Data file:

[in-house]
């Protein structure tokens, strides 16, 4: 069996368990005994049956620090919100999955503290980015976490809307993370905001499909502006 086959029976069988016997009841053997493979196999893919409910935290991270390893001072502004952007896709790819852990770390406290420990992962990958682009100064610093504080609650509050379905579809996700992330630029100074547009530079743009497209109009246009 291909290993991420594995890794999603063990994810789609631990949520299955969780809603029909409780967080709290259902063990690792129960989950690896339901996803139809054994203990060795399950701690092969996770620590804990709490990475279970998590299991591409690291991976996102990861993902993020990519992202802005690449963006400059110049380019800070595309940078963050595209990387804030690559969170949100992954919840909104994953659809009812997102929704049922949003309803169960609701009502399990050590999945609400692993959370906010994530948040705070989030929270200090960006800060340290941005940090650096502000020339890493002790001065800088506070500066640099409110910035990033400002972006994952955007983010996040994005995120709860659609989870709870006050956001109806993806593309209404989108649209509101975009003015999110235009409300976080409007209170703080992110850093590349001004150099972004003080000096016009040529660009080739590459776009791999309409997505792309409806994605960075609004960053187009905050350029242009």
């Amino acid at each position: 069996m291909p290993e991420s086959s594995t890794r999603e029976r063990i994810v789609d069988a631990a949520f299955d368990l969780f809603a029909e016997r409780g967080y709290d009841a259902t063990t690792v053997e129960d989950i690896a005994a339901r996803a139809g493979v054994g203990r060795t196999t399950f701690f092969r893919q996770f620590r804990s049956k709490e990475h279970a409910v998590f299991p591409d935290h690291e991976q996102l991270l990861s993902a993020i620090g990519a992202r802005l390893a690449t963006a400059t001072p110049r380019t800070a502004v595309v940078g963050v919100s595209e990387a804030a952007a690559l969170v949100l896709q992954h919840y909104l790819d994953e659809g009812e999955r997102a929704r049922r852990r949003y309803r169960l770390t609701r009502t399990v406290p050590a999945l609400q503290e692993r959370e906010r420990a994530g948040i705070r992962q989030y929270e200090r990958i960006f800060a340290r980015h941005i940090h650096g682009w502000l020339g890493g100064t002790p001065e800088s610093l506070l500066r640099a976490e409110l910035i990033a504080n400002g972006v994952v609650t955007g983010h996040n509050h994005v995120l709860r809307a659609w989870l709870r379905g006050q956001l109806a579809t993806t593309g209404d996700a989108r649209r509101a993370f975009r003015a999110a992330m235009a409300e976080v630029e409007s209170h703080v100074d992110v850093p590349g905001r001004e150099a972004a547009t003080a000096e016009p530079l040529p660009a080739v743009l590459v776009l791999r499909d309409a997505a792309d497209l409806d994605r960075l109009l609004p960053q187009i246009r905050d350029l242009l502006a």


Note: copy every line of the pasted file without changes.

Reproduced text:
[in-house]
């Protein structure tokens, strides 16, 4: 069996368990005994049956620090919100999955503290980015976490809307993370905001499909502006 086959029976069988016997009841053997493979196999893919409910935290991270390893001072502004952007896709790819852990770390406290420990992962990958682009100064610093504080609650509050379905579809996700992330630029100074547009530079743009497209109009246009 291909290993991420594995890794999603063990994810789609631990949520299955969780809603029909409780967080709290259902063990690792129960989950690896339901996803139809054994203990060795399950701690092969996770620590804990709490990475279970998590299991591409690291991976996102990861993902993020990519992202802005690449963006400059110049380019800070595309940078963050595209990387804030690559969170949100992954919840909104994953659809009812997102929704049922949003309803169960609701009502399990050590999945609400692993959370906010994530948040705070989030929270200090960006800060340290941005940090650096502000020339890493002790001065800088506070500066640099409110910035990033400002972006994952955007983010996040994005995120709860659609989870709870006050956001109806993806593309209404989108649209509101975009003015999110235009409300976080409007209170703080992110850093590349001004150099972004003080000096016009040529660009080739590459776009791999309409997505792309409806994605960075609004960053187009905050350029242009």
């Amino acid at each position: 069996m291909p290993e991420s086959s594995t890794r999603e029976r063990i994810v789609d069988a631990a949520f299955d368990l969780f809603a029909e016997r409780g967080y709290d009841a259902t063990t690792v053997e129960d989950i690896a005994a339901r996803a139809g493979v054994g203990r060795t196999t399950f701690f092969r893919q996770f620590r804990s049956k709490e990475h279970a409910v998590f299991p591409d935290h690291e991976q996102l991270l990861s993902a993020i620090g990519a992202r802005l390893a690449t963006a400059t001072p110049r380019t800070a502004v595309v940078g963050v919100s595209e990387a804030a952007a690559l969170v949100l896709q992954h919840y909104l790819d994953e659809g009812e999955r997102a929704r049922r852990r949003y309803r169960l770390t609701r009502t399990v406290p050590a999945l609400q503290e692993r959370e906010r420990a994530g948040i705070r992962q989030y929270e200090r990958i960006f800060a340290r980015h941005i940090h650096g682009w502000l020339g890493g100064t002790p001065e800088s610093l506070l500066r640099a976490e409110l910035i990033a504080n400002g972006v994952v609650t955007g983010h996040n509050h994005v995120l709860r809307a659609w989870l709870r379905g006050q956001l109806a579809t993806t593309g209404d996700a989108r649209r509101a993370f975009r003015a999110a992330m235009a409300e976080v630029e409007s209170h703080v100074d992110v850093p590349g905001r001004e150099a972004a547009t003080a000096e016009p530079l040529p660009a080739v743009l590459v776009l791999r499909d309409a997505a792309d497209l409806d994605r960075l109009l609004p960053q187009i246009r905050d350029l242009l502006a």